Call to Action: Why do we need them?

Have you ever visited a website and viewed it, and then you wanted to do something like view the features of the product or purchase it, but you didn’t know exactly how to do it? 

Or you viewed the information about a product, but then you didn’t know what to do next? 

This was probably a result of no Call-to-Action.

What is a Call-to-Action (CTA)?

A call-to-action is meant to encourage the viewers of your website to take action. It is also a tool to help guide your users on where to go next or what to do next on your website. The most common type of CTA is an action button. It can be signing up, reading more about your product, or purchasing a product There are different types of CTAs, which we will be discussing in the next section. CTAs can drive a variety of different actions depending on the goal of the website, and the needs of the user.

Types of CTAs

Informational CTAs

Sometimes your goal on a page is to encourage users to know more about your product(s)/service(s). Your website is informational, there is nothing to be bought, so your main goal is to provide information to the user.  At other times, your website may be an ecommerce website, and there is something to be sold. However, your website visitors don’t buy right away. They might need information or have questions in mind. Thus, in those cases, your webpage should contain CTAs that direct the user for more (e.g. Learn More, Show More, FAQ).


This is an example of an Informational CTA (Source: 48 Call-to-Action Examples You Can’t Help But Click (

Transactional CTAs

This type of CTAs is usually for ecommerce websites, websites that sell software or websites that provide services and display their service packages on their website,  where you want the user to make a purchase from your website. For this purpose, transactional CTAs are used, but their usage depends on the type of product you have. An ecommerce website should have CTAs that lead users to browse products,(e.g. Shop now, Browse collections, or different categories as CTAs such as ‘Browse Dresses’ or ‘Browse bags’), or “Add to Cart” CTAs for the user to add products to their cart. A website that is used to sell software, would have a CTA such as ‘Request Demo’. So the CTA really depends on what is your product or service and  what your goal is (purchase, view, etc.).

This is an example of a Transactional CTA (Source: 48 Call-to-Action Examples You Can’t Help But Click (

This is an example of a Transactional CTA (Source: 48 Call-to-Action Examples You Can’t Help But Click (

Lead Generation CTAs

Lead generation CTAs are effective when looking to collect data about your user base. Businesses usually employ this type of CTA to gain their users’ contact information. You can offer something to your website visitor in exchange for their contact information. For example, ‘Download FREE eBooks that help you increase your sales as fast as possible!’ with a ‘Sign Up’ CTA where the user can add their name and email address.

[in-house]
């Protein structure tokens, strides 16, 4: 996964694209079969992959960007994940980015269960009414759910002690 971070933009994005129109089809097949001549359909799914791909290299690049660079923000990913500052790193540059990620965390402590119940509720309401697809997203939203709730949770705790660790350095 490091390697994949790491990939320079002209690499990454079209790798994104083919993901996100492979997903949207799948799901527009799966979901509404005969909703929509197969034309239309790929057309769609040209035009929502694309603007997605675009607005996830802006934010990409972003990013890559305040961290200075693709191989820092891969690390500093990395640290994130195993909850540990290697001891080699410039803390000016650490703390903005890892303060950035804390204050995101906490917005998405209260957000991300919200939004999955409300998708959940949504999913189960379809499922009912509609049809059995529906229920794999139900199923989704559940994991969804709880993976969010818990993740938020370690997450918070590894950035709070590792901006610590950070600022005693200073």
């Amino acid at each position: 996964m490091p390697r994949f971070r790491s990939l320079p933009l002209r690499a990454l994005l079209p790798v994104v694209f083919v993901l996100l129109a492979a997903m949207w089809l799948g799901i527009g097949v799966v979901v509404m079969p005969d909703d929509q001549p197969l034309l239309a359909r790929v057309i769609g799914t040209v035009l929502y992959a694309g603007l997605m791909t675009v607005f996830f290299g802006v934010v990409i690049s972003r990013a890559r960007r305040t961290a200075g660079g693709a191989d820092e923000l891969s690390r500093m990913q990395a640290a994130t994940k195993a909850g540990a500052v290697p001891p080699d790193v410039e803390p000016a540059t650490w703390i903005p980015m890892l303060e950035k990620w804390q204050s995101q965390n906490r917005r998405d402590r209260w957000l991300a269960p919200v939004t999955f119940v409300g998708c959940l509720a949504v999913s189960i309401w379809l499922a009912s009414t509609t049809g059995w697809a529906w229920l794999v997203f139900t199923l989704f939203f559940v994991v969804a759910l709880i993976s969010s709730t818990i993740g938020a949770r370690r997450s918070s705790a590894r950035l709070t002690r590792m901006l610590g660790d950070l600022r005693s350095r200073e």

For example, this website offers a free trial for their website visitors, in return for their name and email address.

This is an example of a Lead Generation CTA (Source: 48 Call-to-Action Examples You Can’t Help But Click (

Form Submissions and Contact Requests

Any time you have a form on your website, you need to follow it with a call to action. Different form examples include contact requests, requesting demos, or requesting consultations. 

Why do we need Call-to-Action (CTA) buttons on webpages? Why are CTAs important?

The call to action directs your user into accomplishing their objective. When developing call-to-action buttons, consider the different user journeys your users will take and consider what you want the visitor to do, in terms of what your primary aim of the website is, and what goal the user is trying to accomplish. For example, signing up or logging in, completing a purchase, etc. You need to create those CTAs in a way to drive the main aim of your website; for example, driving the user to make a purchase. 

A call to action also helps the user go by your website smoothly by making it clear what action to take next and moving the user down the funnel. If you do not provide CTAs when people need more information or need to make a purchase, and they’re lost, they will look elsewhere and leave your site. 

A good UX practice is the smooth transitioning in the journey, rather than having the user click on all the available components while searching for what they are looking for. CTAs eliminate this confusion. Additionally, CTAs can be in the form of exit overlays that pop up as someone is about to leave the page or after a set amount of time, so putting your CTAs in the right locations at the right time can be really beneficial. CTAs create some sense of urgency, which encourages the user to take action. 

So, do you really need a CTA? Yes, you do! 

CTA best practices 

  • CTAs should be aligned with the goal of the website. For example, if a website is an ecommerce website that sells skincare products, a CTA should take the users to the shop page where they can add their products to the cart, which aligns with the goal of the website, which is the user buying skincare products. 
  • Use action verbs on your CTAs; “Request a demo”, instead of “Demo”. It needs to make it clear to the user what they need to do next.
  • Be concise. Two to three words, or a short phrase at max. 
  • Use urgency for users to feel like they need to act now (e.g. “Sign up Now”, instead of just “Sign Up”)
  • Call-to-action buttons need to be clear and distinguishable (e.g. colored button)
  • Add CTA in more than one place on your webpage

Finally, you can experiment on your website to see what CTAs work best for you.

 You can use our system METRIC ( to test this out with a user study.

Leave a Comment